Qigong improve memory

Many seniors in my classes have said qigong has helped them with their memory. Try the Qigong for Seniors series on DVD or Wellness program!

Qigong improves memory scores (DMN) – Source NQA.org

This study examined the effects of Tai Chi and Baduanjin on the Default Mode Network (DMN) in individuals between the ages of 50 and 70 years old. Participants were randomized into 3 groups: group 1 performed Tai Chi exercises based on Yang Style 24 form; group 2 performed exercises of Baduanjin; and group 3 was the control group and received a health education lecture at the beginning of the program and were instructed to continue with their routine activities over the next 12 weeks. Groups 1 and 2 performed their respective exercises for 60 minutes, 5 times/week, for 12 weeks. Pre and post outcome measures consisted of a standardized memory test and resting-state functional MRI’s.

The default mode network refers to a collection of areas in the brain that have shown age related decreases in neural activities related to goal-directed tasks. Two of these regions- the medial prefrontal cortex and the posterior cingulate cortex- have been implicated in the processing of cognitive, emotional, pain and other self-modulation. Abnormalities of the DMN have been detected in multiple age-related diseases, such as mild cognitive impairment (Gardini et al., 2015), Alzheimer’s disease (Brueggen et al., 2017), depression (Ho et al., 2015) and Parkinson’s disease (Mohan et al., 2016). In addition, studies have found that stress is also associated with alterations of the DMN.

Compared to the control group, both the Tai Chi group and the Baduanjin group showed significant improvement in memory scores, with Baduanjin also producing greater improvements in mental control, recognition, touch and comprehension memory subscores compared to the control group and improvements in touch subscores compared to the Tai Chi group. The authors concluded that both Tai Chi Chuan and Baduanjin significantly modulate the DMN but through different pathways. Further study on how various mind–body interventions can modulate the DMN may shed light on the development of new interventions to prevent age-related disorders such as mild cognitive impairment and Alzheimer’s’ Disease, as well as other diseases associated with a disrupted DMN.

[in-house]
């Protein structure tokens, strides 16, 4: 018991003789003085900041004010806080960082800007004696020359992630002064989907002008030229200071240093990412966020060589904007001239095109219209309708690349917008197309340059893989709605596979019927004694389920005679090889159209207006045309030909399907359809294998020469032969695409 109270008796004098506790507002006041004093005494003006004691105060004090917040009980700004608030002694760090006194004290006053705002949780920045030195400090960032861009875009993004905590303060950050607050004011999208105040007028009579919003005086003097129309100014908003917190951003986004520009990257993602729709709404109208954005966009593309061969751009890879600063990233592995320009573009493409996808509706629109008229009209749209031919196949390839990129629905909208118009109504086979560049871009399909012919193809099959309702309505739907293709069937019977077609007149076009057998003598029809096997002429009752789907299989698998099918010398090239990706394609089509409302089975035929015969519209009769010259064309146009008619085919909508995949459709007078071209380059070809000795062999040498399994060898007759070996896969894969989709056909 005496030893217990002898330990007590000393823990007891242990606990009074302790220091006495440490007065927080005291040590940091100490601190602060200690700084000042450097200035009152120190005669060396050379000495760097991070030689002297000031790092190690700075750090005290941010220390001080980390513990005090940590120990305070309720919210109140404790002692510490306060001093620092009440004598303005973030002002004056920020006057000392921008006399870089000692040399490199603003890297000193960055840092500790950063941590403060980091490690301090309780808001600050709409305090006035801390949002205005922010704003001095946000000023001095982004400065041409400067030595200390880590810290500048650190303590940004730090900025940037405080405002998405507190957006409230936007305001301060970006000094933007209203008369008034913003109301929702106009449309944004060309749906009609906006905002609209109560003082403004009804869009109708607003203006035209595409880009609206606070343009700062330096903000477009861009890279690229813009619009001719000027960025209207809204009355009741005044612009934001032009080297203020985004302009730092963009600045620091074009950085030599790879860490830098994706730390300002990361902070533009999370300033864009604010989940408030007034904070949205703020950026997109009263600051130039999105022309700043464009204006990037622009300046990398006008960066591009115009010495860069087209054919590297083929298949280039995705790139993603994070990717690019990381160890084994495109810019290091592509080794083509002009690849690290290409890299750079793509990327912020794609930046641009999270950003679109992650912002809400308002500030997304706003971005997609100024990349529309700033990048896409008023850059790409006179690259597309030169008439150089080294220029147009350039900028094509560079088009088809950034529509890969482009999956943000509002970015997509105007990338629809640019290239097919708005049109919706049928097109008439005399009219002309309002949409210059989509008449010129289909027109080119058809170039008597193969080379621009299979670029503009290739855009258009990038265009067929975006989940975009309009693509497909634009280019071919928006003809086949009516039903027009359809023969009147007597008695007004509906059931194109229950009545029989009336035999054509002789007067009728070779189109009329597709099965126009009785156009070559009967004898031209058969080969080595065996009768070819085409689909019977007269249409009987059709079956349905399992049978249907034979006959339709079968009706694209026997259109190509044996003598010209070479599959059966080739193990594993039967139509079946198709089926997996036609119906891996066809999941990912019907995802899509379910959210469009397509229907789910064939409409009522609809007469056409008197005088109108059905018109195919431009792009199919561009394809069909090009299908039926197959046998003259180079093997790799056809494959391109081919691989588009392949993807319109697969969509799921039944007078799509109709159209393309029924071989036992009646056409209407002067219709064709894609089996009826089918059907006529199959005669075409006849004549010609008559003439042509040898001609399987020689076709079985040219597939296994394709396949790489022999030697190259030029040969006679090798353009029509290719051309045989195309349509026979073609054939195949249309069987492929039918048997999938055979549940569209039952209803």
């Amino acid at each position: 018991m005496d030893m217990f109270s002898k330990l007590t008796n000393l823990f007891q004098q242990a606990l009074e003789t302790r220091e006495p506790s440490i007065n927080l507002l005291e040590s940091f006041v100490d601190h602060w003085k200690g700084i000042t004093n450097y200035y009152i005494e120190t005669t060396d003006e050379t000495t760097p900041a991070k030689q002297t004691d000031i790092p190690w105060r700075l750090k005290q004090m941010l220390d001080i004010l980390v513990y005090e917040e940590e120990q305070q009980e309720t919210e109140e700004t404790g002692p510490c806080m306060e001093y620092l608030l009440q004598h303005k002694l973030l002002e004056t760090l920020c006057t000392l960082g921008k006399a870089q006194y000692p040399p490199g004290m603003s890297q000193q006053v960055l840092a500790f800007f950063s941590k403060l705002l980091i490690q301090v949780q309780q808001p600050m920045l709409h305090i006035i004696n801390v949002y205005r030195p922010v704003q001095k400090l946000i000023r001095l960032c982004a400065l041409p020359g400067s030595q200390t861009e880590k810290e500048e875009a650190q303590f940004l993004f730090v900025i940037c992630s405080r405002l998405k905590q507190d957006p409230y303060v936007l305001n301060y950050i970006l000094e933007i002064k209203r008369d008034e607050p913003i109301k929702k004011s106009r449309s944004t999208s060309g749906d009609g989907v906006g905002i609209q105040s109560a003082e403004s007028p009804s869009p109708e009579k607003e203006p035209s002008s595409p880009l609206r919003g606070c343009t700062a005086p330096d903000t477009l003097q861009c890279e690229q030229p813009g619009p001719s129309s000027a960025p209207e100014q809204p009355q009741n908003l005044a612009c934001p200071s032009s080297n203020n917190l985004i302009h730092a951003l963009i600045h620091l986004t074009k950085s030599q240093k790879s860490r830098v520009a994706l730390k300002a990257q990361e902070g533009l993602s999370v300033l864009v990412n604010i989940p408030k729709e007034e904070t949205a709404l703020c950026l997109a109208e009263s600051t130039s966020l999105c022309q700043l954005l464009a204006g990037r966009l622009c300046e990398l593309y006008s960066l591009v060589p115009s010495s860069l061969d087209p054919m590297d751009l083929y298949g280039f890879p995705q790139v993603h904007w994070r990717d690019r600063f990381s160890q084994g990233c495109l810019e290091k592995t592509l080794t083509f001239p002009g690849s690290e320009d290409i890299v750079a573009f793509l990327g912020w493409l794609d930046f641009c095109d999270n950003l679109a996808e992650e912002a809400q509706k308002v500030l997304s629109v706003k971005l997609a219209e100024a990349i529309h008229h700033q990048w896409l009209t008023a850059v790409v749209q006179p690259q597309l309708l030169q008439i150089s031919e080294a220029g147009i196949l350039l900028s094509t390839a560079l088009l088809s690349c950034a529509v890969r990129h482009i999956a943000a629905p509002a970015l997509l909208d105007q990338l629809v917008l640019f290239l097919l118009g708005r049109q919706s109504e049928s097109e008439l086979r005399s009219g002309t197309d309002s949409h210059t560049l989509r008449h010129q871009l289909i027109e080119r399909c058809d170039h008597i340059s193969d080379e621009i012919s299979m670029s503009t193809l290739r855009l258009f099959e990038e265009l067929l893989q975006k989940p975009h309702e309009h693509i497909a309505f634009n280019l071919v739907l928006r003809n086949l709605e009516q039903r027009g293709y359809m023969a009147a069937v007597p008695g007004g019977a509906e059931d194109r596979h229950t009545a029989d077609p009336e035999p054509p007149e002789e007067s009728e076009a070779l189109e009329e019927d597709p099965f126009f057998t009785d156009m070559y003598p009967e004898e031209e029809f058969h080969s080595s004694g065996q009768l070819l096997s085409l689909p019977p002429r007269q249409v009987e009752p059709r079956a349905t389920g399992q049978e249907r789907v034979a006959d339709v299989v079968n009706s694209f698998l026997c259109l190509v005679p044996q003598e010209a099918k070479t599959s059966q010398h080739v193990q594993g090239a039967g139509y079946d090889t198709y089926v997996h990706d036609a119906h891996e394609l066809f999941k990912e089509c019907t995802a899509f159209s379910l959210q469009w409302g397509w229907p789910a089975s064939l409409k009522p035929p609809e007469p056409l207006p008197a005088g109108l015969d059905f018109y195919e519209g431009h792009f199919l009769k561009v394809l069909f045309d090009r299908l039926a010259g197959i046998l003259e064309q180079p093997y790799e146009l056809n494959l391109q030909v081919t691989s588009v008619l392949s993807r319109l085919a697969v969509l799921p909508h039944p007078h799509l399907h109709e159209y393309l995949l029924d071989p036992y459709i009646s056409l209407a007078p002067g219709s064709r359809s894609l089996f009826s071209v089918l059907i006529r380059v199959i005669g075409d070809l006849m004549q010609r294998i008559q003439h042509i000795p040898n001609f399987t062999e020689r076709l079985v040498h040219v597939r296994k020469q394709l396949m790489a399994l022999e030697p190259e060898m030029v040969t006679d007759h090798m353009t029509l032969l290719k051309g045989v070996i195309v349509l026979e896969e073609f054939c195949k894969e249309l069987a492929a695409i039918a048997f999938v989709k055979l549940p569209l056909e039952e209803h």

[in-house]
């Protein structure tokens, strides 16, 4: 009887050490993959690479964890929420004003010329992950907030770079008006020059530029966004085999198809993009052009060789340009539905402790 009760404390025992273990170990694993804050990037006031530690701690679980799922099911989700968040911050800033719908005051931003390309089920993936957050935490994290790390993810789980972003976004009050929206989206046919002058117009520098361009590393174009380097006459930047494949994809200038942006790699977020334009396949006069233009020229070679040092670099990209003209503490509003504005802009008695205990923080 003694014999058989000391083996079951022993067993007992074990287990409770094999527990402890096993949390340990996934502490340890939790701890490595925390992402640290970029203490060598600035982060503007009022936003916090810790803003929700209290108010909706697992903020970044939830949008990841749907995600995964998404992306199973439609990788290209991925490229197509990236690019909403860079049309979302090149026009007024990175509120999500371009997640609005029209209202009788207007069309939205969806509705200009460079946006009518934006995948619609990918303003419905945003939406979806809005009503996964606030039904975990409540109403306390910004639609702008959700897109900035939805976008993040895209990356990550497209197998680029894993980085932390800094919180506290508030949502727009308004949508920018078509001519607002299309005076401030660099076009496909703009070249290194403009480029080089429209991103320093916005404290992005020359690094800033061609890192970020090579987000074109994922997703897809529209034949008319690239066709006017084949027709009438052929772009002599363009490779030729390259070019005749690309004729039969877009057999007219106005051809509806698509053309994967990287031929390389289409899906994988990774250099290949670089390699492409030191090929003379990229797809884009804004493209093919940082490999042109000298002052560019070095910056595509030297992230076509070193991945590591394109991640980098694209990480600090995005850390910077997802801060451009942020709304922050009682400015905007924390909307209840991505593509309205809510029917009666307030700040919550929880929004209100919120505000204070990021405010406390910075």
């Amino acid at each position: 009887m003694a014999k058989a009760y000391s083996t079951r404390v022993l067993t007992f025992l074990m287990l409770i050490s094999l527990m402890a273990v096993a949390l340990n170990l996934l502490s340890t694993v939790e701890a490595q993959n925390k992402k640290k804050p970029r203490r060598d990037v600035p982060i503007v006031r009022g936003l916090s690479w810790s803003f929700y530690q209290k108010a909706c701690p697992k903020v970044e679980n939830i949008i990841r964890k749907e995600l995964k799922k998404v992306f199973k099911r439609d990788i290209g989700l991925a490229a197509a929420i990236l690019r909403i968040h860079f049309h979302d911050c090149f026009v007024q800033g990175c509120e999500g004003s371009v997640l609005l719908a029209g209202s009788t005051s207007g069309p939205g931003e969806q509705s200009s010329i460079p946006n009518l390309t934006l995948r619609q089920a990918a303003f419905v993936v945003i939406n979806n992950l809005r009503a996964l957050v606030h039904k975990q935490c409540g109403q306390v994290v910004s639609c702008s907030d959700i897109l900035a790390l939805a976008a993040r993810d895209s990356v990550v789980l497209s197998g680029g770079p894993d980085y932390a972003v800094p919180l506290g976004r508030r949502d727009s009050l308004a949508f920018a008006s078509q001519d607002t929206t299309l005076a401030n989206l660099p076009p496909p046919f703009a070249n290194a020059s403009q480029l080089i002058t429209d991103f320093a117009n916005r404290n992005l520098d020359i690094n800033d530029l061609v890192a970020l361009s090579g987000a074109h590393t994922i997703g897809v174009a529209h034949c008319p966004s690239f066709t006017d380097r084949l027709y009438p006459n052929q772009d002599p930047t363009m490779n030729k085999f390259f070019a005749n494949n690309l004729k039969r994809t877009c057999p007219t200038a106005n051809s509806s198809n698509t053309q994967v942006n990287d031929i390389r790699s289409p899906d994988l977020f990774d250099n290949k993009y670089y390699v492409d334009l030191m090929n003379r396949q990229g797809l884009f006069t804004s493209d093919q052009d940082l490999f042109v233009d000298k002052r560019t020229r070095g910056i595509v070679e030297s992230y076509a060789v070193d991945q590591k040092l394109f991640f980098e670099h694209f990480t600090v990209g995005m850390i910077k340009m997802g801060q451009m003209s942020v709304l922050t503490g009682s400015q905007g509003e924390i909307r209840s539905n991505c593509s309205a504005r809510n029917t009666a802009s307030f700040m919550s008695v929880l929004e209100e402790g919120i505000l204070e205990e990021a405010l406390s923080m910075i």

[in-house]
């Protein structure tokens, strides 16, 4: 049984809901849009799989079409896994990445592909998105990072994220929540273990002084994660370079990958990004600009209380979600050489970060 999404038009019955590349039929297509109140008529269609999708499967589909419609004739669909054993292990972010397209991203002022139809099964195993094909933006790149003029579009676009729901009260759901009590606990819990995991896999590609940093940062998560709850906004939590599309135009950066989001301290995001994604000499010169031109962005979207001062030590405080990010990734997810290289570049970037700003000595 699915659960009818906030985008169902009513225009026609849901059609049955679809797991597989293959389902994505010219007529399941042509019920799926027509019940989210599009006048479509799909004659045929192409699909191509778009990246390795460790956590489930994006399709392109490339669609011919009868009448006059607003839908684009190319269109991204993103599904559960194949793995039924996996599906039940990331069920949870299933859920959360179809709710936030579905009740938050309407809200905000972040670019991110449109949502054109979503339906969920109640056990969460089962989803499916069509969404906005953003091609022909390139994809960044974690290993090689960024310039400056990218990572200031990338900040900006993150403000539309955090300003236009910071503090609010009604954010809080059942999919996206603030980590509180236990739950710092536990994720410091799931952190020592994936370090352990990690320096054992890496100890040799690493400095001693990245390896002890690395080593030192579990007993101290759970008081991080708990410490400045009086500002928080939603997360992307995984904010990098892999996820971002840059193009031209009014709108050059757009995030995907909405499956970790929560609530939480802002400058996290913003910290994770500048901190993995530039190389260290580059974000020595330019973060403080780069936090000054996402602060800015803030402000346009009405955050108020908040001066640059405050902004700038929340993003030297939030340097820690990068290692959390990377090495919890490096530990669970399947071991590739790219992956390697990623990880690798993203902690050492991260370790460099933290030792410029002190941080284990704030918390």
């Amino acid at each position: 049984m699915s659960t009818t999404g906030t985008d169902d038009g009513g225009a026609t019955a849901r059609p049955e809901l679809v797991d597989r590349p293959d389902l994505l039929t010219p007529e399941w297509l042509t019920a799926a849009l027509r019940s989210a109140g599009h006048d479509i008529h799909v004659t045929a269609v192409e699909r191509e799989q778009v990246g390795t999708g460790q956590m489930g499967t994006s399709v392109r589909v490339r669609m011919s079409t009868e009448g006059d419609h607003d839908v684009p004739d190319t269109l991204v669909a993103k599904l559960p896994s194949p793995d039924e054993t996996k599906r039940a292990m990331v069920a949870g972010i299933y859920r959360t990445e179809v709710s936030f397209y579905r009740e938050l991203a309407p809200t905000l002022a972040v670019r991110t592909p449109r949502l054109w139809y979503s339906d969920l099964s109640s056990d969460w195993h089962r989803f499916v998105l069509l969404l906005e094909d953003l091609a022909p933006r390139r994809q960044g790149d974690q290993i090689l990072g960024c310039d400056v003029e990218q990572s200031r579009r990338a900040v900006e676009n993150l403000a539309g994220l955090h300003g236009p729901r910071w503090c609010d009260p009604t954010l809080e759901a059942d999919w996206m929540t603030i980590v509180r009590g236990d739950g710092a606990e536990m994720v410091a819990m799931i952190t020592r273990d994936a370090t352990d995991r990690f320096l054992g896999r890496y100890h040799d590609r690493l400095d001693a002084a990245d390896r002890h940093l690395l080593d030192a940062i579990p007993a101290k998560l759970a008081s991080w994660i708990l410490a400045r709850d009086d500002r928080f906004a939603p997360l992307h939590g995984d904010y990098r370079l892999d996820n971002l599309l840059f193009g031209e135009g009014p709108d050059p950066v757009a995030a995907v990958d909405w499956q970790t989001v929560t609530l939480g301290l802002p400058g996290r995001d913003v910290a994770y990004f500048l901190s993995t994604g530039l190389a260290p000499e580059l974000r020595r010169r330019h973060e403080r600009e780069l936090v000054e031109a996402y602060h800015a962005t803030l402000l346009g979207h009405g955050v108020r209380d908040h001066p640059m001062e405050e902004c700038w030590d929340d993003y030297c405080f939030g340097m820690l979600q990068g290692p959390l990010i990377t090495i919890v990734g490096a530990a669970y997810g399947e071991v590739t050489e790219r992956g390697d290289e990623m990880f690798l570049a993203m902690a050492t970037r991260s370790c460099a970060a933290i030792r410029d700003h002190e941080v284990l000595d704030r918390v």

Abstract

Different Modulation Effects of Tai Chi Chuan and Baduanjin on Resting State Functional Connectivity of the Default Mode Network in Older Adults.

Liu J, Tao J, Liu W, Huang J, Xue X, Li M, Yang M, Zhu J, Lang C, Park J, Tu Y, Wilson G, Chen L, Kong J.

Soc Cogn Affect Neurosci. 2019 Jan 18. doi: 10.1093/scan/nsz001. [Epub ahead of print]

The default mode network (DMN) plays an important role in age-related cognitive decline. This study aims to explore the modulation effect of two mind-body interventions (Tai Chi Chuan and Baduanjin) on DMN in elderly individuals. Participants between 50 and 70 years old were recruited and randomized into a Tai Chi Chuan, Baduanjin, or control group. The Wechsler Memory Scale-Chinese Revision (WMS-CR) and resting state fMRI scans were administered at baseline and following 12 weeks of exercise. Seed-based resting state functional connectivity (rsFC) was calculated. We found that: 1) compared to the Baduanjin group, Tai Chi Chuan was significantly associated with increased rsFC between the medial prefrontal cortex (mPFC) and right putamen/caudate; 2) Compared to the control group, Tai Chi Chuan increased posterior cingulate cortex rsFC with the right putamen/caudate, while Baduanjin decreased rsFC between the mPFC and orbital prefrontal gyrus/putamen. Baseline mPFC rsFC with orbital prefrontal gyrus was negatively correlated with VRS. These results suggest that both Tai Chi Chuan and Baduanjin can modulate the DMN, but through different pathways. Elucidating the mechanisms underlying different mind-body interventions may shed light on the development of new methods to prevent age-related diseases as well as other disorders associated with disrupted DMN.